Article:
Janet Collins was the first and only African American to become Prima Ballerina at the Metropolitan Opera in New York (1951). That was almost 65 years ago and she alone today still holds that accomplishment.
Lucy Ann Stanton, the first black American woman to receive a four-year college degree. Born in Cleveland on Oct. 16, 1831, she entered Oberlin College in the mid-1840s. She became president of the Oberlin Ladies Literary Society and in 1850 delivered the graduation address entitled "A Plea For The Oppressed," an anti-slavery speech.
Claudia Gordon, the first deaf African American female attorney in the U.S., has been an advocate for people with disabilities since high school. It was her desire to address societal barriers faced by people with disabilities that motivated her to pursue a legal education and career. Since graduating from law school and being admitted to the Maryland Bar, Claudia has conducted numerous empowerment & legal education outreach and training to organizations in both the U.S. & St. Thomas USVI.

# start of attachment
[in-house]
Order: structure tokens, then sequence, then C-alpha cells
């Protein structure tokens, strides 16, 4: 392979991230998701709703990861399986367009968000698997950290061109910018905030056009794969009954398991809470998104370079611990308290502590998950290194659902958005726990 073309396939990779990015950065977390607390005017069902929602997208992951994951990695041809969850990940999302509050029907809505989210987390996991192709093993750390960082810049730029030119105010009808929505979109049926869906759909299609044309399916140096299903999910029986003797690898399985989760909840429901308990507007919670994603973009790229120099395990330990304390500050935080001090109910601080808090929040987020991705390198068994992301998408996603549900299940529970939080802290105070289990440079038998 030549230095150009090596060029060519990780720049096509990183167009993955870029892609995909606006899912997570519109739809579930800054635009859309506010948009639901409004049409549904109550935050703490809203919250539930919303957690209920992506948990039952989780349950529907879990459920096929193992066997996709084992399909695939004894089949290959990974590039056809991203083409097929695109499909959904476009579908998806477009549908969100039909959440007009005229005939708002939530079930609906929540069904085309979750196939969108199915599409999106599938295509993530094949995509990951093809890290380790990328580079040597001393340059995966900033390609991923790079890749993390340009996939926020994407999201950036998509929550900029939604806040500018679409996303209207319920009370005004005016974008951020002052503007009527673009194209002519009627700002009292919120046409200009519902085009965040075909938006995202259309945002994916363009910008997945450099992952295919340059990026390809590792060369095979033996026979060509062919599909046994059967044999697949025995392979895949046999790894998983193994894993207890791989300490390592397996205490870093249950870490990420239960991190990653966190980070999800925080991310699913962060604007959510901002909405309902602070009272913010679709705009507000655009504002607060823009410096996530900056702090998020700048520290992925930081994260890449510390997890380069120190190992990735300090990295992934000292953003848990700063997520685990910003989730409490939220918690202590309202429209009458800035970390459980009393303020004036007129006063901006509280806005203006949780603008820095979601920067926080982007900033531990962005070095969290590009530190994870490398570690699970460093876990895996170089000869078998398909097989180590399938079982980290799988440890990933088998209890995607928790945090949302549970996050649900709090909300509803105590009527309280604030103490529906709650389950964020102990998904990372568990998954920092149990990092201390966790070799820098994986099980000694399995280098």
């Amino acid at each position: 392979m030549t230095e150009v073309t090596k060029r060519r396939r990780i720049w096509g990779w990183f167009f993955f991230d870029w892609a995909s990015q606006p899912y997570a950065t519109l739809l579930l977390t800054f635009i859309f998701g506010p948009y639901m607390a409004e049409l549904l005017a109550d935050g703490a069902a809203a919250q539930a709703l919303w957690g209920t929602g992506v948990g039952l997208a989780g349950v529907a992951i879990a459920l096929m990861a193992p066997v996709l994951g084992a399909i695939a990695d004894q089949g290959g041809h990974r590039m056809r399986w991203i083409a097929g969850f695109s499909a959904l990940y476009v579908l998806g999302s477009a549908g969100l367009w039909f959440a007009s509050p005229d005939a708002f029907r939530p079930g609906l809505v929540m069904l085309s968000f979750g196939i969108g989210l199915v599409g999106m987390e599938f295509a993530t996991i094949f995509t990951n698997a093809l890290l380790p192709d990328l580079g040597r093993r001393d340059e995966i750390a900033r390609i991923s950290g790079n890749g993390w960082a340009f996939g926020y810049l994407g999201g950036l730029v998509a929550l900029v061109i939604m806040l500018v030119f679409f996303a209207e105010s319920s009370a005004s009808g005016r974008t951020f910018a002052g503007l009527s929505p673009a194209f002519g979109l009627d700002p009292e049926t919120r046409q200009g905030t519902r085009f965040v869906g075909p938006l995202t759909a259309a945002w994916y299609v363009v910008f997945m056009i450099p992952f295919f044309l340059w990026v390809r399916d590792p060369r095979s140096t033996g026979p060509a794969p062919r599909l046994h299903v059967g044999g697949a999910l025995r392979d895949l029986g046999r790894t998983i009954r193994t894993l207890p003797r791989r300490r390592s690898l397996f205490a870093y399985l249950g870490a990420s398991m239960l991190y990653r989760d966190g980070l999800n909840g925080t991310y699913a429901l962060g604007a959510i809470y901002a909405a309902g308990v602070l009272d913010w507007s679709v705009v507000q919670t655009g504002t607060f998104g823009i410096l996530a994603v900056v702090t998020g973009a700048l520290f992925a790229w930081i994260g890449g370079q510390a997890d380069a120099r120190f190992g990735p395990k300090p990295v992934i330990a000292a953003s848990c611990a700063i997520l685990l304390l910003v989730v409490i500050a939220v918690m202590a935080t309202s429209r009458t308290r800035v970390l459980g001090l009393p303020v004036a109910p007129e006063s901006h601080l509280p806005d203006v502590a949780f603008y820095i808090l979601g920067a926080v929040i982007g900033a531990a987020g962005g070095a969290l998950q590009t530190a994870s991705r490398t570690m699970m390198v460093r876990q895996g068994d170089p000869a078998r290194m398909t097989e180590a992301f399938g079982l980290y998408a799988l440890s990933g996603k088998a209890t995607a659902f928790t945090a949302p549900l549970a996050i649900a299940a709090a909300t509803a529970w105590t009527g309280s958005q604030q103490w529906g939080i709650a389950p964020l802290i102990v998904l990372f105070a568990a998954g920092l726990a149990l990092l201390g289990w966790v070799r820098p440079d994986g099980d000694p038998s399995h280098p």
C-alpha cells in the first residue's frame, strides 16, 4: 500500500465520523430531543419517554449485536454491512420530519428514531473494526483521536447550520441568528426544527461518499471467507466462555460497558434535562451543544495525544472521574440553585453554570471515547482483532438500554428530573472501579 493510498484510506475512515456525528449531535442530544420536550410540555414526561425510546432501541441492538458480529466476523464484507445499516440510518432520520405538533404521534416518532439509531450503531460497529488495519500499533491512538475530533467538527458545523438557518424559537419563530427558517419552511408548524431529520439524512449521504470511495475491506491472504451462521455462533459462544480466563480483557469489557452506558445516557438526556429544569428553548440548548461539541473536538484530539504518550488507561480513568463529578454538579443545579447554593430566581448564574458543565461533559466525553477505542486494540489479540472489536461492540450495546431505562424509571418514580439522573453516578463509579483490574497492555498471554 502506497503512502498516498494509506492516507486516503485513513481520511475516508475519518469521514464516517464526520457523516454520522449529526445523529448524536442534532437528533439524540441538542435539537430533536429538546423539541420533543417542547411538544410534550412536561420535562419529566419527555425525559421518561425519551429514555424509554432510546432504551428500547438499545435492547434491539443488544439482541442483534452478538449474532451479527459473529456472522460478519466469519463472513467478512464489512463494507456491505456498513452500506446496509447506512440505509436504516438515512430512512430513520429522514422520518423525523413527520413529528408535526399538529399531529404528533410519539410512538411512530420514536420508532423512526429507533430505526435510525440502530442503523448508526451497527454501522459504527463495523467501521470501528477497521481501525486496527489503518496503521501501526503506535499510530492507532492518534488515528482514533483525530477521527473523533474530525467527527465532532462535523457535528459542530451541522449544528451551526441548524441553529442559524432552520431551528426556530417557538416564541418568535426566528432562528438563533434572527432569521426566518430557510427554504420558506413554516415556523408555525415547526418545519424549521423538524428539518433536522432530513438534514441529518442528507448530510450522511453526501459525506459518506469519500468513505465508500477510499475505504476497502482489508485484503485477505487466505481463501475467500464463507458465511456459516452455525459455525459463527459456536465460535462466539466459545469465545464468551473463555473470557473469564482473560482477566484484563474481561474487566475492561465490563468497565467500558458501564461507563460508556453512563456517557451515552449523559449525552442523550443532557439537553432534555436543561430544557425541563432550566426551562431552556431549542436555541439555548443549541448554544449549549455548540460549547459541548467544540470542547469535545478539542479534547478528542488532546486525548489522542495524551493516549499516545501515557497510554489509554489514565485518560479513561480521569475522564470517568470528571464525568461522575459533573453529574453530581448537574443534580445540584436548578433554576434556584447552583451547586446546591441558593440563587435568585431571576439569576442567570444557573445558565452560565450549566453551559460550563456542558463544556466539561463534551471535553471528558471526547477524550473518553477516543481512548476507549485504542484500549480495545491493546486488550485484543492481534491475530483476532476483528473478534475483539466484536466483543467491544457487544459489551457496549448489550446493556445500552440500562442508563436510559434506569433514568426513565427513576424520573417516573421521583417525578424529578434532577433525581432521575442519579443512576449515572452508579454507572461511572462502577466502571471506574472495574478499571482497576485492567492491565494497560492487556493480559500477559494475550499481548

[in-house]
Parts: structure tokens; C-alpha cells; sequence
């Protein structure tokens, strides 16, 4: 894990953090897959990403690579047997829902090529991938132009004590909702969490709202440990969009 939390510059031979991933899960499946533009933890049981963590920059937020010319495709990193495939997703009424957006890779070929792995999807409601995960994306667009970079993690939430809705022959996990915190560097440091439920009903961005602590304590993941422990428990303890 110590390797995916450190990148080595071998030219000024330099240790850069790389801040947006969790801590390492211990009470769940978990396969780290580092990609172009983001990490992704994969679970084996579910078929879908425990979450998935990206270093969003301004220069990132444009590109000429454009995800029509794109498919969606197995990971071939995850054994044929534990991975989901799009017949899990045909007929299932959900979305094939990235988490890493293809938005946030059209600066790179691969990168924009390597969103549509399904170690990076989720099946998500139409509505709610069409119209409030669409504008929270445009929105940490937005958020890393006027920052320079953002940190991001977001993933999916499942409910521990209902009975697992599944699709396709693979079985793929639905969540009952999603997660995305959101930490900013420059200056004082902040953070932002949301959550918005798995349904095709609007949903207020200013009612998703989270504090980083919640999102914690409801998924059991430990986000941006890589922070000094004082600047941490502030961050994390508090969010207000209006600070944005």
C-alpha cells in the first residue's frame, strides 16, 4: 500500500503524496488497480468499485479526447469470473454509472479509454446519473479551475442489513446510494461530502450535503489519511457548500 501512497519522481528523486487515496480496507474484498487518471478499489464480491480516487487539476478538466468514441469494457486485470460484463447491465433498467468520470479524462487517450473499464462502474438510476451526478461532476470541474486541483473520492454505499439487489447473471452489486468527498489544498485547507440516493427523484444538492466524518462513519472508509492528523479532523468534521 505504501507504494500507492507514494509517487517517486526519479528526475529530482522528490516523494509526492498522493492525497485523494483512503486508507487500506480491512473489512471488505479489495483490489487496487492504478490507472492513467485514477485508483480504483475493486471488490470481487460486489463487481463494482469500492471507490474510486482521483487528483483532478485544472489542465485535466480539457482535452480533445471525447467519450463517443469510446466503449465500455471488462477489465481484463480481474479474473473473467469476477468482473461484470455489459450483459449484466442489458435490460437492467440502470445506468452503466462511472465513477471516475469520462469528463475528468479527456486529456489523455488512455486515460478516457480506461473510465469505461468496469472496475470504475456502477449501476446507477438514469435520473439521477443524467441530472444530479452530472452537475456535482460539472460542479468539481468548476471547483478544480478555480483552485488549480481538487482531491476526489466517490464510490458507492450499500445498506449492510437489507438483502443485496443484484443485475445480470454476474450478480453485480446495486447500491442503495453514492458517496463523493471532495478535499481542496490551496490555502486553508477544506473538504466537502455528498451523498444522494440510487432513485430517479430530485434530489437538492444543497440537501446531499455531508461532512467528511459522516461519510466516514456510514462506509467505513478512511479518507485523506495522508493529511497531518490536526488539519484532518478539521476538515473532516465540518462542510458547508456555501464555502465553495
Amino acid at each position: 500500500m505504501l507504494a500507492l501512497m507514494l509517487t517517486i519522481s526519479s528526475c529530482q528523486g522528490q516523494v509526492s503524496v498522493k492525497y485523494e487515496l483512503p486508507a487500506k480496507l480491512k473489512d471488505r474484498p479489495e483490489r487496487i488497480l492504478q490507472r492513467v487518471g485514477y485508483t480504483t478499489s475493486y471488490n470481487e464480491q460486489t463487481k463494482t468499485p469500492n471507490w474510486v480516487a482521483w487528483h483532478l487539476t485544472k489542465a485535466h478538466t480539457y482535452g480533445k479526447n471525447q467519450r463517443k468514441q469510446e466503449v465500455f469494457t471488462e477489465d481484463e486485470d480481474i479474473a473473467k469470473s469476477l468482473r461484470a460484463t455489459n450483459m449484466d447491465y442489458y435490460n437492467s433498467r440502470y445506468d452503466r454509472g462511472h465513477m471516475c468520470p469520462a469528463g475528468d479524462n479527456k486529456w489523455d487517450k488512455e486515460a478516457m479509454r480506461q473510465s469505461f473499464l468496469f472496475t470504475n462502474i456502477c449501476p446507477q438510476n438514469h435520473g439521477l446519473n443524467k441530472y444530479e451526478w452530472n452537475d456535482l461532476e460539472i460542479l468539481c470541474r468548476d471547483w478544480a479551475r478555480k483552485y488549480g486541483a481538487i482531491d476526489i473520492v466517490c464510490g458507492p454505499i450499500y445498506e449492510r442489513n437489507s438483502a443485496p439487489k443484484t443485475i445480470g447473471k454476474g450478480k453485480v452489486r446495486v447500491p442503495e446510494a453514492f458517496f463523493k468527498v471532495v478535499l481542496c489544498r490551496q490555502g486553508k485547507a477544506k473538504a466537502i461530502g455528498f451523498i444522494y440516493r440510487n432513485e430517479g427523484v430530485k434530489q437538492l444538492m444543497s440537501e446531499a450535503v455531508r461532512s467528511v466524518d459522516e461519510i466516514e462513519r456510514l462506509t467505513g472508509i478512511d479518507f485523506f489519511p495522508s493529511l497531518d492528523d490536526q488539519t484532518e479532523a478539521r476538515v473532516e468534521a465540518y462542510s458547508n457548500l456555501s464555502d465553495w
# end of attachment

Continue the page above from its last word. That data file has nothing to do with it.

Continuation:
Linda Brown was the "Brown" in the 1954 Supreme Court case known as Brown vs. Board of Education. The Court reversed the 1897 Plessy vs. Ferguson decision and held that "separate educational facilities are inherently unequal."
Jayne Kennedy - ground-breaking, ahead of her time, consummate professional, the first African American woman to grace the cover of Playboy, the first woman to join the staff of CBS Sports’ “NFL Today,” the first Black Miss Ohio.